Everyone, please welcome Kim Shreck, who was kind enough to write a guest post on the fabulous Slow Food-sponsored Lambstravaganza in Missouri. Kim often chimes in here with advice for vegetarian dishes, but the below post is her first forray back into the the carnivore world in years. Enjoy!
Dear What I Made For Dinner readers:
Mr. Hillebrand demonstrated his commitment to all phases of food production by standing amid his sheep in their grazing field, hoisting a clump of grass above his head at the beginning of the tour of his farm, declaring, "It is here where
Slow Food is good, clean, and fair food. We believe that the food we eat should taste good, that it should be produced in a clean way that does not harm the environment, animal welfare, or our health, and that food producers should receive fair compensation for their work.
We consider ourselves co-producers, not consumers, because by being informed about how our food is produced and actively supporting those who produce it, we become a part of and a partner in the production process.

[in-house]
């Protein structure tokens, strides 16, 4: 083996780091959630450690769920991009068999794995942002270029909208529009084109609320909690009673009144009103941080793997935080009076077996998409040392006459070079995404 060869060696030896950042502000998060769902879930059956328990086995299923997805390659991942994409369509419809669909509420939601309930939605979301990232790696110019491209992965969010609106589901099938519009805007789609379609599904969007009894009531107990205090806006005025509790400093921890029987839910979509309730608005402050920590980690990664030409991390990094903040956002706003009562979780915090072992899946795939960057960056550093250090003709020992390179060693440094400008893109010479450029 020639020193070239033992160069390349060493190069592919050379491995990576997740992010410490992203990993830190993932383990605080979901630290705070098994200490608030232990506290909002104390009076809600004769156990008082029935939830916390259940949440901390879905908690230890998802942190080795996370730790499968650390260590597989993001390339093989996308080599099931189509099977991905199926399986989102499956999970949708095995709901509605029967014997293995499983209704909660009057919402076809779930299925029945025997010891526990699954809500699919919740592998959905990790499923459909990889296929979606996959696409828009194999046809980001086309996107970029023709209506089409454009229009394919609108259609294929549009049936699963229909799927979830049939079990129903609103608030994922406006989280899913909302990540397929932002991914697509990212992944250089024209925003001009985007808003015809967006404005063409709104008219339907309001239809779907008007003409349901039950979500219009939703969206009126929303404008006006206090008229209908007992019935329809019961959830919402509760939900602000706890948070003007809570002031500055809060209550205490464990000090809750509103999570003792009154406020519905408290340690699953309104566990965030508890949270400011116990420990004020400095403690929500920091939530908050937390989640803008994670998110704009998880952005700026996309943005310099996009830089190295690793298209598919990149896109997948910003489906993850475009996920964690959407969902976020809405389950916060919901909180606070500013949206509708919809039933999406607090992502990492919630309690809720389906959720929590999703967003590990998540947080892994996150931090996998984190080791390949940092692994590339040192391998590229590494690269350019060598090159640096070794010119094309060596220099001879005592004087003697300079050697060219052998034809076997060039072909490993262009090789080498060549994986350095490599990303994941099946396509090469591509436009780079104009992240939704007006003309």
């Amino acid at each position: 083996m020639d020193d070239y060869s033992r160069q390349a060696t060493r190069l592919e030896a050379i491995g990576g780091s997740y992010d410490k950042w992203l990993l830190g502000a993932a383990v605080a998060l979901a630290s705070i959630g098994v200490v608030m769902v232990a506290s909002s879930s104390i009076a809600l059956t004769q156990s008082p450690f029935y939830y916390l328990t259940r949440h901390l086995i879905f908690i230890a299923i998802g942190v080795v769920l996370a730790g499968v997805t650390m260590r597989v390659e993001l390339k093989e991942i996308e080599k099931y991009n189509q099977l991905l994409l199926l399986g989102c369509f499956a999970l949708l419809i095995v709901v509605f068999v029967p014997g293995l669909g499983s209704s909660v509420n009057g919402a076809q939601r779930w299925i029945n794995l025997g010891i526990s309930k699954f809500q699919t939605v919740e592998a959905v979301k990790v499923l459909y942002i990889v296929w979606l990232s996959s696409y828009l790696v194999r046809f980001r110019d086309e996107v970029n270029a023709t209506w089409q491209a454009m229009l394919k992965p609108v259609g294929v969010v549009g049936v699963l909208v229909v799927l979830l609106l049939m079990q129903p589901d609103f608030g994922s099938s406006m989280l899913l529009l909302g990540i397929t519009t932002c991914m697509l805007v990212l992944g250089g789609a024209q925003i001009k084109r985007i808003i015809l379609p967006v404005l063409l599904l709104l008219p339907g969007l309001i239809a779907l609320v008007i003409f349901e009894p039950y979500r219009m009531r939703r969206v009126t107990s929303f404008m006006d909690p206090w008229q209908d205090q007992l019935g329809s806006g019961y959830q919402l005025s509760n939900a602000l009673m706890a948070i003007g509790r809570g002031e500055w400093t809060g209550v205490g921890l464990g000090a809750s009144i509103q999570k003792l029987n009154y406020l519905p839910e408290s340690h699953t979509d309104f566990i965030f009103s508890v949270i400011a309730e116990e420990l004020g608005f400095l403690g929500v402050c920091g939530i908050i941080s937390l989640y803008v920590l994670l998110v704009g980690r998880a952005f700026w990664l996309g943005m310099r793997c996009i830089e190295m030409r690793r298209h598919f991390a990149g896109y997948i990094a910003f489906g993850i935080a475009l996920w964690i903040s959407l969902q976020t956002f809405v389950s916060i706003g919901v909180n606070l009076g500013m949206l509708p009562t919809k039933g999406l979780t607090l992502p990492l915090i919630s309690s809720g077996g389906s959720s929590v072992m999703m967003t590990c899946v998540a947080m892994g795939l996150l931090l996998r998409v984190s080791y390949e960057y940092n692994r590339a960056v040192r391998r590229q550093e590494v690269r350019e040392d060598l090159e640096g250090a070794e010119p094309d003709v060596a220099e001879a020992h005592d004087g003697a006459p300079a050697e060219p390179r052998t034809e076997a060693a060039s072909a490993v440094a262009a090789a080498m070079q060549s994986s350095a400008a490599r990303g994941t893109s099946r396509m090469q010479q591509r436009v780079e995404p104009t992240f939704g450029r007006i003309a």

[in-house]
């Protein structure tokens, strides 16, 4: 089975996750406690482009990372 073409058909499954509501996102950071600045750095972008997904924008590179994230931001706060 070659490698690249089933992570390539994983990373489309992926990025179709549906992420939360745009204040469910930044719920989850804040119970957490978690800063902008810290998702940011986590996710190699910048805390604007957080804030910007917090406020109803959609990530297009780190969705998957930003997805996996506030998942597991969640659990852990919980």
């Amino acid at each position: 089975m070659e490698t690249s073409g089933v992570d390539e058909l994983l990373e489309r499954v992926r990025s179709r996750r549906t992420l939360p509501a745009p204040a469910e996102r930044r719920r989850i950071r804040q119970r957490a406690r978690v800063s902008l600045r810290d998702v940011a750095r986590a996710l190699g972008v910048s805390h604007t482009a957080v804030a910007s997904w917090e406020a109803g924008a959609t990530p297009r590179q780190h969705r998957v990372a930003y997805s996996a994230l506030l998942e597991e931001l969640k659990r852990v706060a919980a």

Josh Galliano of Monarch, one my favorite St. Louis chefs, forever cemented his place in my affections when he attempted to give all the credit for this wonderful dish to the teen aged Hillebrand daughter (below, holding the brown kidd), who milked the goats for the feta garnish to his leg of lamb, leaving her beaming with pride as she was applauded by ~85 happy diners.
The fifth and sixth lamb dishes were both superb. Another favorite St. Louis chef, Gerard Craft of Niche, demonstrated why he continues to win most of the "best of" awards, as well as why he was a finalist for the James Beard nomination for Best Midwestern Chef earlier this year. His "Faggotini" (or little purses) of lambs' tongue floating in a delicate lamb and mint broth and topped with crushed cocoa nibs put a whole new spin on the pairing of lamb and mint, as well as mint and chocolate.
Chef Lou Rook of Annie Gunn's made some heavenly, soft-as-butter and equally rich, lamb chops cut from whole racks. Words cannot describe how perfectly simple and simply delightful this dish was, so hopefully the picture speaks for itself.
A tough act to follow, to be sure, but Christy Augustin, also of Sidney Street Cafe, did not disappoint with her lovely pistachio cream-filled pate choux served with local strawberries, jam, and honey. One must admire not only the